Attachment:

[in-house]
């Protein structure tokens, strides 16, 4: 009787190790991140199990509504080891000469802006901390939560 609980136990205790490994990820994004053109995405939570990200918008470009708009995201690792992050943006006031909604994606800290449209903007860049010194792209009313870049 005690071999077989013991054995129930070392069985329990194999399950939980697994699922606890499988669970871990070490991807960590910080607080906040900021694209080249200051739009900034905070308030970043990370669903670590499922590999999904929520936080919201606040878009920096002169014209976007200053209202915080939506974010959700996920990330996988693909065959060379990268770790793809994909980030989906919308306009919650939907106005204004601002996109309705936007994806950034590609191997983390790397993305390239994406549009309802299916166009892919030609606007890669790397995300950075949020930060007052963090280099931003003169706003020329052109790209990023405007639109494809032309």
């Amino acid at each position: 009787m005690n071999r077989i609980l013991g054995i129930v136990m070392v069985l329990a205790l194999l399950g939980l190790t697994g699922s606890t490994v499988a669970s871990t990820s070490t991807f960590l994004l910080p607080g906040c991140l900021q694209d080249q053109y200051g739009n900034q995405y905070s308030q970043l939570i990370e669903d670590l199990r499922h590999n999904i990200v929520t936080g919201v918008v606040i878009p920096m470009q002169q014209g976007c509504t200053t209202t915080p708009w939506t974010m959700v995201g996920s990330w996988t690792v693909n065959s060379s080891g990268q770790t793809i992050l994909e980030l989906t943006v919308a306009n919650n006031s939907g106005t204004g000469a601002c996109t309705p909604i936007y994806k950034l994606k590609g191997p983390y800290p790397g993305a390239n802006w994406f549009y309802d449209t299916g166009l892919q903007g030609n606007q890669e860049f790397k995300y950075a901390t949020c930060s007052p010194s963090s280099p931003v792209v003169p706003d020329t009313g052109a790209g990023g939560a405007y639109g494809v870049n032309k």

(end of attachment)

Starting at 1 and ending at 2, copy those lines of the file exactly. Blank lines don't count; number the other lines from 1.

[in-house]
């Protein structure tokens, strides 16, 4: 009787190790991140199990509504080891000469802006901390939560 609980136990205790490994990820994004053109995405939570990200918008470009708009995201690792992050943006006031909604994606800290449209903007860049010194792209009313870049 005690071999077989013991054995129930070392069985329990194999399950939980697994699922606890499988669970871990070490991807960590910080607080906040900021694209080249200051739009900034905070308030970043990370669903670590499922590999999904929520936080919201606040878009920096002169014209976007200053209202915080939506974010959700996920990330996988693909065959060379990268770790793809994909980030989906919308306009919650939907106005204004601002996109309705936007994806950034590609191997983390790397993305390239994406549009309802299916166009892919030609606007890669790397995300950075949020930060007052963090280099931003003169706003020329052109790209990023405007639109494809032309």